(Host) The state Agency of Natural Resources wants to know whether the city of Newport has violated rules designed to prevent sprawl.
The issue concerns an expansion of the city’s sewer treatment capacity – and whether that capacity will be used for a Wal-Mart project outside of downtown.
VPR’s John Dillon has more:
(Dillon) When it comes to new development, sewage projects are often the essential piece of infrastructure. Where sewer lines go, sprawl may soon follow.
The state offers low-interest loans for sewer projects. But state policy is supposed to discourage sprawl and promote development in downtowns.
So a state rule says towns and cities that get these low-cost loans have to show that the projects won’t promote scattered development.
The city of Newport made that claim 18 months ago when the state granted a $4-point-3 million loan to upgrade and expand the sewage plant. City officials promised the state that the extra sewage capacity would be used within city limits.
But now Newport wants to use half that new capacity to serve a shopping area in nearby Derby that will include a new Wal-Mart.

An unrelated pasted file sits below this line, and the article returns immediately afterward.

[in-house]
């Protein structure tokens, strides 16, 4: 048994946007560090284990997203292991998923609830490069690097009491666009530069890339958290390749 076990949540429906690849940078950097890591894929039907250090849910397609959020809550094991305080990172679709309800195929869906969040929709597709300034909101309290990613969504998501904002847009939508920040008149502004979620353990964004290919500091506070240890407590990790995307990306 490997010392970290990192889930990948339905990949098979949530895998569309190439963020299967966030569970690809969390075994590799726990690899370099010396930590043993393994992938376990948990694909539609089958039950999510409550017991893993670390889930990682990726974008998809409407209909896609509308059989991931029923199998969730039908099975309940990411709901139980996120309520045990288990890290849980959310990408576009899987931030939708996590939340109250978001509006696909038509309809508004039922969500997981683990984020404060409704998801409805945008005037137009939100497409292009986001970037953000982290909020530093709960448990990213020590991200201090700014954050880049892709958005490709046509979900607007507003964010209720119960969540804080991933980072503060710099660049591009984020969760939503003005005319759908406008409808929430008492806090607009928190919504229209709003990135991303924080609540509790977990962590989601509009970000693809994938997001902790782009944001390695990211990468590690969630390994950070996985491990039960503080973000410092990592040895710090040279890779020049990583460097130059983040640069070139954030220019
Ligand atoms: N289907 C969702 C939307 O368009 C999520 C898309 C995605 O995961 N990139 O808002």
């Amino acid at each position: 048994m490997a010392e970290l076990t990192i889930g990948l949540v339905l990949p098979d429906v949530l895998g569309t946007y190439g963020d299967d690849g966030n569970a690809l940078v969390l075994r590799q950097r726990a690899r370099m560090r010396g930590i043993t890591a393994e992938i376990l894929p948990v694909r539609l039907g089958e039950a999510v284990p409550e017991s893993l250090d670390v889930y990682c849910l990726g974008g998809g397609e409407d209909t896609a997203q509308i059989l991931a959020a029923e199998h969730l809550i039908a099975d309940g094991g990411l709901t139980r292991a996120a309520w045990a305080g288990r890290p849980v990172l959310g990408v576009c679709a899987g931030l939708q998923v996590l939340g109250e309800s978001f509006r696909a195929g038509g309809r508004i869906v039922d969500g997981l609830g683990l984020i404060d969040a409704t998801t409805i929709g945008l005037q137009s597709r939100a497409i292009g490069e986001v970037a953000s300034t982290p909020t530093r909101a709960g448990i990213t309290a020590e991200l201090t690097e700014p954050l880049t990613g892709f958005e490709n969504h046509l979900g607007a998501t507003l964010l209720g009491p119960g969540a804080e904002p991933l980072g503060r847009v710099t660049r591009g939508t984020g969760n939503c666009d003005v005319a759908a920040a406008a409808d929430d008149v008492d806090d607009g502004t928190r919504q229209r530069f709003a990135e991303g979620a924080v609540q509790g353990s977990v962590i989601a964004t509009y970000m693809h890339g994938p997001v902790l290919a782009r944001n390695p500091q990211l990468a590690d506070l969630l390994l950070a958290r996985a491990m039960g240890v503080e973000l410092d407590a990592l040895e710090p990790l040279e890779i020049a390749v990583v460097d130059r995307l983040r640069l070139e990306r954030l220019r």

Newport City manager John Ward says he doesn’t believe the project promotes sprawl
(Ward) “We have a neighboring community that needs some allocation. We have a sewer plant, we have a pipe that runs up that road that businesses already use and they want to plug in a few more businesses. To say that contributes to sprawl, I don’t really believe it’s contributing to sprawl.”
(Dillon) The state Agency of Natural Resources learned of the potential problems with the sewer loan money from the Conservation Law Foundation, an environmental group with offices in Montpelier.
Attorney Sandra Levine read in a local newspaper that Newport was negotiating to sell sewer capacity to serve the new development. Levine says that clearly violates the state’s anti-sprawl rules.
(Levine) “When our tax dollars are used for sewer projects that sewer should not be serving sprawl development outside of town. That’s exactly what’s happening here. These rules are being ignored and Wal-Mart and sprawl are being given a hand-out by the state.”
(Dillon) The Agency of Natural Resources is looking into whether the rules were violated. John Sayles, the agency’s deputy secretary, says Newport has not told the state that its sewage plans have changed.
But John Ward, the Newport city manager, says he doesn’t believe the city broke any rules.
(Ward) “No, I don’t see it as a violation. But there again, I’m not an attorney. That’s what the Conservation Law Foundation, I’m sure if we’re violating some little regulation, they’ll make sure that we don’t.”
(Dillon) Ward says the sewer line serves an area of Route 5 that is already heavily developed. He says the city wants to protect its downtown retail shopping district.
For Vermont Public Radio, I’m John Dillon in Montpelier.